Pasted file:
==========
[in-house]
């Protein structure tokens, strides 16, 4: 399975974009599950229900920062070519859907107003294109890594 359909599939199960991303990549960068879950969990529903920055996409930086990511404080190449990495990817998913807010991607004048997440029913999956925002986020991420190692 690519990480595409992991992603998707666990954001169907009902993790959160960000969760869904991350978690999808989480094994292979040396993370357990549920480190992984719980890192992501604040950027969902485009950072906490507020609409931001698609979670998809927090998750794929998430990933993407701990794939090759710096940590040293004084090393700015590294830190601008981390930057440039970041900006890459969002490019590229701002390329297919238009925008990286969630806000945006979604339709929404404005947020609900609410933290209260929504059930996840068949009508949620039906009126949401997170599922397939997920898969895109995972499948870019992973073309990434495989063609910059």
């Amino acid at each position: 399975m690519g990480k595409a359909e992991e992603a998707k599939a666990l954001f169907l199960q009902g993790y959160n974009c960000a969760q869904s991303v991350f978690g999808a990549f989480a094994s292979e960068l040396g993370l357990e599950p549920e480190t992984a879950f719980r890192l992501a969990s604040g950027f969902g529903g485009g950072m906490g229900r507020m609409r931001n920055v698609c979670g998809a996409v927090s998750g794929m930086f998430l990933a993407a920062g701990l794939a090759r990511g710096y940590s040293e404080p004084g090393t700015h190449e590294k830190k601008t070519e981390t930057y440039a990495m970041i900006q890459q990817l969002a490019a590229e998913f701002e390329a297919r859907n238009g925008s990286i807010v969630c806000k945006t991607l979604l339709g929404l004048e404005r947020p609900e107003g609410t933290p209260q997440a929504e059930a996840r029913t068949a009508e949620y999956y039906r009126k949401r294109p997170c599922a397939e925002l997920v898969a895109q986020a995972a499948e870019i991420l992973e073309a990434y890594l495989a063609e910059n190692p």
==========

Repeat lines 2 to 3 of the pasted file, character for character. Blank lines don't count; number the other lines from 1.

């Protein structure tokens, strides 16, 4: 399975974009599950229900920062070519859907107003294109890594 359909599939199960991303990549960068879950969990529903920055996409930086990511404080190449990495990817998913807010991607004048997440029913999956925002986020991420190692 690519990480595409992991992603998707666990954001169907009902993790959160960000969760869904991350978690999808989480094994292979040396993370357990549920480190992984719980890192992501604040950027969902485009950072906490507020609409931001698609979670998809927090998750794929998430990933993407701990794939090759710096940590040293004084090393700015590294830190601008981390930057440039970041900006890459969002490019590229701002390329297919238009925008990286969630806000945006979604339709929404404005947020609900609410933290209260929504059930996840068949009508949620039906009126949401997170599922397939997920898969895109995972499948870019992973073309990434495989063609910059």
């Amino acid at each position: 399975m690519g990480k595409a359909e992991e992603a998707k599939a666990l954001f169907l199960q009902g993790y959160n974009c960000a969760q869904s991303v991350f978690g999808a990549f989480a094994s292979e960068l040396g993370l357990e599950p549920e480190t992984a879950f719980r890192l992501a969990s604040g950027f969902g529903g485009g950072m906490g229900r507020m609409r931001n920055v698609c979670g998809a996409v927090s998750g794929m930086f998430l990933a993407a920062g701990l794939a090759r990511g710096y940590s040293e404080p004084g090393t700015h190449e590294k830190k601008t070519e981390t930057y440039a990495m970041i900006q890459q990817l969002a490019a590229e998913f701002e390329a297919r859907n238009g925008s990286i807010v969630c806000k945006t991607l979604l339709g929404l004048e404005r947020p609900e107003g609410t933290p209260q997440a929504e059930a996840r029913t068949a009508e949620y999956y039906r009126k949401r294109p997170c599922a397939e925002l997920v898969a895109q986020a995972a499948e870019i991420l992973e073309a990434y890594l495989a063609e910059n190692p």